It’s been a rough week around here, for a whole lot of reasons. The big one was the loss of Monte’s dad, who passed away after a long illness. Instead of flying to London for Nine Worlds GeekFest, we drove to a wake and a funeral and said goodbye to a man who played a huge role in Monte’s life.
Those events have put everything else into a certain kind of perspective, as you might imagine. They make me feel softer and kinder toward others, but they also make me fiercer — woe to anyone who wants to take away something that I hold dear right now.
In a recent post, Monte talks about finding something that you love, and I feel like that’s the sentiment that feels closest to my own at the moment. It’s easy to tear things down–a life, a game, an action, someone’s quote. (To be clear: I don’t mean constructive critique or thoughtful discussions here; I mean hate, vitriol, knee-jerk ire).
It’s so much harder to love things. Because, of course, you might lose them. Someone might come along and tell you that you aren’t supposed to love that thing because it’s dumb or sexist or ridiculous and that you in turn are dumb or sexist or ridiculous for liking that thing. It’s hard to love something, because sometimes when you love something, it feels like you’re not doing anything to create change. It’s hard to love something because someone might come along and take it away from you. And then that thing you loved so truly, so openly, is ripped from you and the world feels like it’s going to end.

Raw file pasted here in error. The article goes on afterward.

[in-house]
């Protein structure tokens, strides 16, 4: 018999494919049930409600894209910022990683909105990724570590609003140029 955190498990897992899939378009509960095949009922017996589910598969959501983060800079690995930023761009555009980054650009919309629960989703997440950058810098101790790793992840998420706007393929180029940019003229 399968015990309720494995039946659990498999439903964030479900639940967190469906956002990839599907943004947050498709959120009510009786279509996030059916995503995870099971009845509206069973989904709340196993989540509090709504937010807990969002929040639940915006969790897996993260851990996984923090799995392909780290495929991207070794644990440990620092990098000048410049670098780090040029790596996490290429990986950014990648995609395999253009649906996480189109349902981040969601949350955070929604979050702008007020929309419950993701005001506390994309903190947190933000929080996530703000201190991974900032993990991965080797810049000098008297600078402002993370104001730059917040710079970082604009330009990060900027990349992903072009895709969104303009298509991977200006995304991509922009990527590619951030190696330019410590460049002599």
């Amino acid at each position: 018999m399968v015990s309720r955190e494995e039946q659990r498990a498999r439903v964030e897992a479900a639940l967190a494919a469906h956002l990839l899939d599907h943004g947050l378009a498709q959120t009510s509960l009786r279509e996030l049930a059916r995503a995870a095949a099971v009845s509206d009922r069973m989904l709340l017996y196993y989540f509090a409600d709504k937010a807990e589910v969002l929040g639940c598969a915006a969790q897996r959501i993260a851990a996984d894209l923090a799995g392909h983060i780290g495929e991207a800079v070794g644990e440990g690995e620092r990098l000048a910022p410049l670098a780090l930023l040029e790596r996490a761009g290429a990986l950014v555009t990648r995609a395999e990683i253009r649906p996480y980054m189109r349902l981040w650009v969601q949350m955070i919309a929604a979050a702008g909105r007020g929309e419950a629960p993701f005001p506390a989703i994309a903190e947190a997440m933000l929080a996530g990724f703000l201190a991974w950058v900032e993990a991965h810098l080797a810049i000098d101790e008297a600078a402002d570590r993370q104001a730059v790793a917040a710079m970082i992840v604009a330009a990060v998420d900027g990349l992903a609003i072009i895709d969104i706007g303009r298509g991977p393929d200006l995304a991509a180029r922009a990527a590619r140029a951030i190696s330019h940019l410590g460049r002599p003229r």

It’s easier to hate, because hate is hard and safe and secure. It builds a wall between you and the world and no one can ever get through it. You are impenetrable, unreachable, safe in your castle of righteous anger. Hate makes you feel like you’re making a difference, like you’re making a change for the better.
But I believe that it’s love–not hate–that changes the world. It’s kindness and thoughtful criticism and having a sense of humor about the horrible, horrible things that happen to all of us that moves us forward. It’s taking the risk to love something–or someone–so deeply that you are vulnerable.
Please love something today. Do it loudly and with fervor and with grand gestures, if that feels right. Drown out the hate, even if just for a few moments. Be a positive force in world, if you can.
Here is where I say thank you for all the positive forces in my world. Here is where I say I love you, with all the softness and vulnerability that I have in me. Here is where I say I forgive you and I’m sorry you’re scared and I understand your need to hold onto hate like a blanket. Here is where I say it’s okay to claw at me if it helps you feel better.
Here is where I say: Keep your hate if you must, but remember that it traps you immobile and scared in the corner, lashing out and destroying the very things that matter to you. Here is a hand, reaching. Here is a way out.